Pope Benedict XVI’s message for the World Day of Prayer for the Sick, Monday, 11 February 2013

Pope Benedict XVI announced his resignation or retirement from the office of the Bishop of Rome, and he made his announcement on the Feast day of our Lady of Lourdes, which is also the World Day of Prayer for the Sick, in remembrance of the miraculous healing at Lourdes.

Our Pope has given up his office as he is getting older and unable to shoulder much further the burden of the leadership of the Universal Church, and he is getting sick as old people do. Let us commend him to our Lady of Lourdes, and remember him always in our prayers through his retirement.

Here is the message from the Pope for the occasion, released in January 2013 :

MESSAGE OF THE HOLY FATHER ON THE OCCASION
OF THE TWENTY-FIRST WORLD DAY OF THE SICK
(11 FEBRUARY 2013)

“Go and do likewise” (Lk 10:37)

Dear Brothers and Sisters,

1. On 11 February 2013, the liturgical memorial of Our Lady of Lourdes, the
Twenty-first World Day of the Sick will be solemnly celebrated at the Marian
Shrine of Altötting. This day represents for the sick, for health care workers, for the
faithful and for all people of goodwill “a privileged time of prayer, of sharing, of
offering one’s sufferings for the good of the Church, and a call for all to recognize
in the features of their suffering brothers and sisters the Holy Face of Christ, who,
by suffering, dying and rising has brought about the salvation of mankind” (JOHN
PAUL II, Letter for the Institution of the World Day of the Sick, 13 May 1992, 3). On this
occasion I feel especially close to you, dear friends, who in health care centres or at
home, are undergoing a time of trial due to illness and suffering. May all of you be
sustained by the comforting words of the Fathers of the Second Vatican Council:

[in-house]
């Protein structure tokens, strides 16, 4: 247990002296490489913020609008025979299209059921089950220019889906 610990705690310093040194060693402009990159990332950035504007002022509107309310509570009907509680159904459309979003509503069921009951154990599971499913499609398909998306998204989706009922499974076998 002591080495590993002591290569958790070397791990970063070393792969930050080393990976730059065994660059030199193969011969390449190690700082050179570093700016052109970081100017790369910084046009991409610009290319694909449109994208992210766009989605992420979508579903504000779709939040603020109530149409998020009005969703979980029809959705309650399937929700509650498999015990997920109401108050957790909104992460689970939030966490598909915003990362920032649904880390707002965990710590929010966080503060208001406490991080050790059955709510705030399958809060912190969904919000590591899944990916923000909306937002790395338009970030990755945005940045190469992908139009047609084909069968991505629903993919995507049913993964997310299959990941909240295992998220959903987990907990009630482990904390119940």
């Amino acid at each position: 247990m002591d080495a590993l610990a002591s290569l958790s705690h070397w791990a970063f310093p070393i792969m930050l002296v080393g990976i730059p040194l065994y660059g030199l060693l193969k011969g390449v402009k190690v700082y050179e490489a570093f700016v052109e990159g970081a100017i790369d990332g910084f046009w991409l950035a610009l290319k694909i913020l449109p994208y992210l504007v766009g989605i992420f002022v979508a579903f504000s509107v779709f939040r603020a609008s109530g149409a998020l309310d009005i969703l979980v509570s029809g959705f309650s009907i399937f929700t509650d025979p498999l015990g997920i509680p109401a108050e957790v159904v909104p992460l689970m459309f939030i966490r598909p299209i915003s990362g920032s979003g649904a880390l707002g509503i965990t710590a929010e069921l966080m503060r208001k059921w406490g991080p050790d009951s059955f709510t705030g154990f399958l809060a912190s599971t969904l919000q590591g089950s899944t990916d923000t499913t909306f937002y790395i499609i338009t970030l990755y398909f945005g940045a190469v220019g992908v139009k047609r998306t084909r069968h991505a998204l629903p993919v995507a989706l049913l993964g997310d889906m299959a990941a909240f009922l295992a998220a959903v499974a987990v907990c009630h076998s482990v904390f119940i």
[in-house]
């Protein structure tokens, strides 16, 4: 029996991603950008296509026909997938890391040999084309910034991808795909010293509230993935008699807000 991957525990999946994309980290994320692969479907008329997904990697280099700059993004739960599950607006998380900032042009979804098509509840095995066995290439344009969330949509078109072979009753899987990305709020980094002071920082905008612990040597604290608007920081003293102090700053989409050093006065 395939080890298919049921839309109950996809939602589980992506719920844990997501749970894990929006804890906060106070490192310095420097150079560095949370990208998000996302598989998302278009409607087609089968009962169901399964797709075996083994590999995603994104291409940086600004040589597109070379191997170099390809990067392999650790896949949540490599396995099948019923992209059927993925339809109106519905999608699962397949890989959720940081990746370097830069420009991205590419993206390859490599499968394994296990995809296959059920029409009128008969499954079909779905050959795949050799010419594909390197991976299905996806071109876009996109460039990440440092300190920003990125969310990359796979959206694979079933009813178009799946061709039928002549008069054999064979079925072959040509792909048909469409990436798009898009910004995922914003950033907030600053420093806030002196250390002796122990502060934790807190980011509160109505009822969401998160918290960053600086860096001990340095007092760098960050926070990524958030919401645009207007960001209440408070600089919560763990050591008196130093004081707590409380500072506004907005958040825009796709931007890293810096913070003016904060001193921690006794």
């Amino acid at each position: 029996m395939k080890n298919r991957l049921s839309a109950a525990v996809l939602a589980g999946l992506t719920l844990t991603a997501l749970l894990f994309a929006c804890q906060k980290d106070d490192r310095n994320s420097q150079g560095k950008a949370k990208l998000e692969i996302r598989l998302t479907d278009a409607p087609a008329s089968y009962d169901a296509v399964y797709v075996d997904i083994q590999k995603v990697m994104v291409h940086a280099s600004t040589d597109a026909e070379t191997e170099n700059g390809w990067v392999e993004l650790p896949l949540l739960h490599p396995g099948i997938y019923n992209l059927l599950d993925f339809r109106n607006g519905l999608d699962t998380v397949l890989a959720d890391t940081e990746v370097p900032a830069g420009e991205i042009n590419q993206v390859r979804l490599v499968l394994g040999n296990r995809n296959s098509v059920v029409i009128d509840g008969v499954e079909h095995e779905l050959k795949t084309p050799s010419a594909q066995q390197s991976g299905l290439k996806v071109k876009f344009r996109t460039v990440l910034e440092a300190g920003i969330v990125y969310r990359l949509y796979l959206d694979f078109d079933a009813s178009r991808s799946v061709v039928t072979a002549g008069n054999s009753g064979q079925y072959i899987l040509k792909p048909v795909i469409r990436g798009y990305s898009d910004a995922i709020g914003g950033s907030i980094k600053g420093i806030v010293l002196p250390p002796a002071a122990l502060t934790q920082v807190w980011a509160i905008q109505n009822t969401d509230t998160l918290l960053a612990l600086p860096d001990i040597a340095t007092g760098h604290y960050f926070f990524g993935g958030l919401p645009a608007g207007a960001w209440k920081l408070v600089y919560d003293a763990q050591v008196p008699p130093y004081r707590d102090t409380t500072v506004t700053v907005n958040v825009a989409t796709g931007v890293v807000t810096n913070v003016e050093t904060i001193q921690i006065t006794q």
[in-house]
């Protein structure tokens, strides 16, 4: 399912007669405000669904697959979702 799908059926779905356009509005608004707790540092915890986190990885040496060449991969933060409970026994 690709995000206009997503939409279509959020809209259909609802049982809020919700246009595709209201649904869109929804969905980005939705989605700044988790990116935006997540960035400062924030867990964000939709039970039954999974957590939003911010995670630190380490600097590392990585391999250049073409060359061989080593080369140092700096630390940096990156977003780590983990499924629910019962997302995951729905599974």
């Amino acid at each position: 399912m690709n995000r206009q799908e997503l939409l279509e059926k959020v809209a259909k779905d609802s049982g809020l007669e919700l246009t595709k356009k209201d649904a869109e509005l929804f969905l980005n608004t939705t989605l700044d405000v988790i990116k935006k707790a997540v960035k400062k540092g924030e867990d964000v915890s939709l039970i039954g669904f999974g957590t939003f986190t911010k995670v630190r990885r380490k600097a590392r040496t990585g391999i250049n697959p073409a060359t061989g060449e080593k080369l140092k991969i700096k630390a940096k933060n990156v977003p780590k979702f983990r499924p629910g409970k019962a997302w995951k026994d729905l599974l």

“You are not alone, separated, abandoned or useless. You have been called by
Christ and are his living and transparent image” (Message to the Poor, the Sick and the
Suffering).

2. So as to keep you company on the spiritual pilgrimage that leads us from
Lourdes, a place which symbolizes hope and grace, to the Shrine of Altötting, I
would like to propose for your reflection the exemplary figure of the Good
Samaritan (cf. Lk 10:25-37). The Gospel parable recounted by Saint Luke is part of a
series of scenes and events taken from daily life by which Jesus helps us to
understand the deep love of God for every human being, especially those afflicted
by sickness or pain. With the concluding words of the parable of the Good
Samaritan, “Go and do likewise” (Lk 10:37), the Lord also indicates the attitude that
each of his disciples should have towards others, especially those in need. We need
to draw from the infinite love of God, through an intense relationship with him in
prayer, the strength to live day by day with concrete concern, like that of the Good
Samaritan, for those suffering in body and spirit who ask for our help, whether or
not we know them and however poor they may be. This is true, not only for
pastoral or health care workers, but for everyone, even for the sick themselves, who
can experience this condition from a perspective of faith: “It is not by sidestepping
or fleeing from suffering that we are healed, but rather by our capacity for
accepting it, maturing through it and finding meaning through union with Christ,
who suffered with infinite love” (Spe Salvi, 37).

3. Various Fathers of the Church saw Jesus himself in the Good Samaritan; and
in the man who fell among thieves they saw Adam, our very humanity wounded
and disoriented on account of its sins (cf. ORIGEN, Homily on the Gospel of Luke
XXXIV,1-9; AMBROSE, Commentary on the Gospel of Saint Luke, 71-84; AUGUSTINE,
Sermon 171). Jesus is the Son of God, the one who makes present the Father’s love,
a love which is faithful, eternal and without boundaries. But Jesus is also the one